A classic sea story, “The Rime of the Ancient Mariner,” is a cautionary tale of bad decision-making, seclusion, loss, and redemption with a cost. This long, epic poem is the first great work of English literature that speaks to isolation and loneliness. The piece relates to the experiences of a sailor who has returned from a long voyage at sea. The old mariner stops a man who is on his way to a wedding ceremony and begins to narrate a story of the journey. The wedding guest’s reaction turns from impatience to fascination as the mariner’s tale progresses. The mariner relates the saga, including the killing of an albatross (bad luck), and the crew’s resulting doom and isolation. All is lost at sea except the mariner, who as penance for shooting the albatross and causing the catastrophic voyage, is forced to wander the earth to tell his story and teach its lesson to those he meets.

The message of “The Rime of the Ancient Mariner” is most relevant in the midst of a global pandemic. Today, we are the wedding guests, learning how to survive a treacherous ill-fated journey. And the albatross put around the Mariner’s neck after he killed it, might serve as a symbol of our abuse of the natural world. On a positive note, the end of the poem lends itself to the possibility of redemption, and the strength and power of hope and change.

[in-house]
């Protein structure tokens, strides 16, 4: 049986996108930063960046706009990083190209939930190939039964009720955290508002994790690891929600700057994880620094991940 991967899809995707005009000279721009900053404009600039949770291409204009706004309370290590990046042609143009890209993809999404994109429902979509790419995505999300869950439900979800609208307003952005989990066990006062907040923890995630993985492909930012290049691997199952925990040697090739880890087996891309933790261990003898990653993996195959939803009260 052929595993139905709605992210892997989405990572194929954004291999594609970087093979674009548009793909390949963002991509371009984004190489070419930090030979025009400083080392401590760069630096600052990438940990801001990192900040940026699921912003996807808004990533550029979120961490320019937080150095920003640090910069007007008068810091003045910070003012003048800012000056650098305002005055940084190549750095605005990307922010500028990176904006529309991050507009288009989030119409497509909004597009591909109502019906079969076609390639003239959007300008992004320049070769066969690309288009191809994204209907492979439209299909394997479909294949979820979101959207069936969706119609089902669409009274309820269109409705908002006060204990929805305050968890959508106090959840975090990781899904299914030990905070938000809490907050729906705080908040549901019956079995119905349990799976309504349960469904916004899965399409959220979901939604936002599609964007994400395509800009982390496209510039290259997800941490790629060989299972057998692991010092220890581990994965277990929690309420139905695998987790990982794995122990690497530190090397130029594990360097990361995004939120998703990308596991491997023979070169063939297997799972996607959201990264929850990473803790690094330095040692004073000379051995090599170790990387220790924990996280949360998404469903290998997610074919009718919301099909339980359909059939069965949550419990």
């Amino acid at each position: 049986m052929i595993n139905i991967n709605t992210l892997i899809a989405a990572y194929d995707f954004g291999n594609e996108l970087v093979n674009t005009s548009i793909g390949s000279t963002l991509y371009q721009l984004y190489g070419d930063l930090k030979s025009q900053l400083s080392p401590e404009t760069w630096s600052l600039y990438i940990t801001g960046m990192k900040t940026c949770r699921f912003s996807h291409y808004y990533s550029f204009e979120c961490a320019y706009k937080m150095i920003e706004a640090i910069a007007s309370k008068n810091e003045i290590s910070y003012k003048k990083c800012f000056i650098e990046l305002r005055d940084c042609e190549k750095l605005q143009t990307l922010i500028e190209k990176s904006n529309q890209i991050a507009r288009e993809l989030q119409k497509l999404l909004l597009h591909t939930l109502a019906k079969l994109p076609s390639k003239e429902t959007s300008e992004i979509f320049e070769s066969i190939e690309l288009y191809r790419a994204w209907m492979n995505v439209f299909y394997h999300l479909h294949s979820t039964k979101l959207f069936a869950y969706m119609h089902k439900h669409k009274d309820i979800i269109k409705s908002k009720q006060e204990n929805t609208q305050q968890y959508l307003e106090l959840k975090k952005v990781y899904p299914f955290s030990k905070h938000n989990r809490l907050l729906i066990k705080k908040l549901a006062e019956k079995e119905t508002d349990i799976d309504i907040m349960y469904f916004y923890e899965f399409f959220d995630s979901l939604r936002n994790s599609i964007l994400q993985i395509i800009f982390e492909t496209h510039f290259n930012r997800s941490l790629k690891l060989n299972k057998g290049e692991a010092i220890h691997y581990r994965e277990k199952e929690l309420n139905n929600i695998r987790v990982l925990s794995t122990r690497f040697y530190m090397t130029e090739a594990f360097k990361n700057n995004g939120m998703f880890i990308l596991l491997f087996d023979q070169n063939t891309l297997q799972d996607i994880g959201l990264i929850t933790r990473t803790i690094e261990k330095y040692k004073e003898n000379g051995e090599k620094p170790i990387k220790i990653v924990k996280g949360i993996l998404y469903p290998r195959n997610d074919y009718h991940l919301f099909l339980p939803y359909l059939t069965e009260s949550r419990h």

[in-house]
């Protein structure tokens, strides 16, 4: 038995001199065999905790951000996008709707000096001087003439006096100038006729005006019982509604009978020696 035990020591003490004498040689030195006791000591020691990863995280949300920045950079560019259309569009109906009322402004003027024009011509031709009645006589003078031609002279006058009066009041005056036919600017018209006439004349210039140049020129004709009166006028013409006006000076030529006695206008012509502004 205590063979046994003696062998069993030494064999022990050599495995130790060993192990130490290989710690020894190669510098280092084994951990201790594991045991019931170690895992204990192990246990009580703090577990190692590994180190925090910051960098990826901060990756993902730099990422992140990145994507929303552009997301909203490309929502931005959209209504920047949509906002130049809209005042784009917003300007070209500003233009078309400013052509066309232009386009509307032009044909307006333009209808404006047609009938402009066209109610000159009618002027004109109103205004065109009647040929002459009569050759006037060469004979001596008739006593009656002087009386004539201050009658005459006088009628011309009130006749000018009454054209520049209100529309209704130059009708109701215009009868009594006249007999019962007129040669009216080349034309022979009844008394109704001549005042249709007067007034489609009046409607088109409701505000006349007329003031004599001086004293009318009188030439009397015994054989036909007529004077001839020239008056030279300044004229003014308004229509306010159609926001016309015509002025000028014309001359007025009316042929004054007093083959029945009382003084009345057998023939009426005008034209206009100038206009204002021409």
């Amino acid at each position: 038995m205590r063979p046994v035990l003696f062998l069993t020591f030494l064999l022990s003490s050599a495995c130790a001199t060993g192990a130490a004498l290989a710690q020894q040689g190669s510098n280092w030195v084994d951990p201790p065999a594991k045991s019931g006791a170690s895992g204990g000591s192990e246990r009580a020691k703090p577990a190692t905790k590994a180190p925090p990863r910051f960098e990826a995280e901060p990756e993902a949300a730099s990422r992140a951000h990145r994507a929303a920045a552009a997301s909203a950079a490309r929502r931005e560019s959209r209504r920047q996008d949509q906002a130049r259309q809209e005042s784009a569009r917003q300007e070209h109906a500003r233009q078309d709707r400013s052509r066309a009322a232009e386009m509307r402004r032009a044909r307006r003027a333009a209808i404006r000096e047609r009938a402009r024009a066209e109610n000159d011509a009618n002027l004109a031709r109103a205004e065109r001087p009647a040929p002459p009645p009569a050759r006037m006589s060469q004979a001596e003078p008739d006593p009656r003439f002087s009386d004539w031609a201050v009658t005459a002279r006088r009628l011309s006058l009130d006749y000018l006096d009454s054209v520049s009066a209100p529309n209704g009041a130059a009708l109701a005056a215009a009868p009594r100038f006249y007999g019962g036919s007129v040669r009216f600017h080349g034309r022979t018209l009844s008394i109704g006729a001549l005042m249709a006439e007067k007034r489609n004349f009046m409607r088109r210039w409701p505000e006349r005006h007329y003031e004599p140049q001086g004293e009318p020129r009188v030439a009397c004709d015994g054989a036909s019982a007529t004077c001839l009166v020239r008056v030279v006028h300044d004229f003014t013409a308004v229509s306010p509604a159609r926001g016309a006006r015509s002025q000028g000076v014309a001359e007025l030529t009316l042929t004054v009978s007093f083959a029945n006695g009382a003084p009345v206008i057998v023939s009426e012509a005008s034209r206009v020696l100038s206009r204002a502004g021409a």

In the 2019 film, “The Lighthouse,” two lighthouse keepers try to maintain their sanity while living on a remote and mysterious New England island in the 1890s.

A recent movie also heavily anchored in the theme of isolation is “The Lighthouse.” This hypnotic and hallucinatory tale of two lighthouse keepers on a remote and mysterious New England island in the 1890s is a psychological masterpiece. When a storm blows in and essentially traps the two lighthouse keepers on this remote island, their sanity slowly drifts away. It doesn’t help matters that they resort to drinking kerosene (a bad idea—kind of like trying to kill a virus by ingesting disinfectants), further accelerating their downward spiral.

The Lighthouse combines mythology and mood to tell a story about people who don’t understand themselves or their lives. A yearning for that knowing (the light at the top of the tower representing all knowledge) combined with solitude and isolation, creates a very dark and disturbing tale. Confined on an island and trapped inside one’s own head, it’s a near-perfect sea story.

We’ll once again find safe harbor when this pandemic passes. It won’t be without challenges, hardships, and loss—but lessons will be learned, much like tales of isolation at sea.

 


Media:

 

Ancient Mariner Big Read
The Ancient Mariner Big Read is an inclusive, immersive work of audio and visual art from the 21st century that reflects the sweeping majesty and abiding influence of Samuel Taylor Coleridge’s 18th century epic poem. Readings by Willem Dafoe, Marianne Faithfull, Iggy Pop, and more.

Complete readings at ancientmarinerbigread.com

 

Trailer to “The Lighthouse”
2019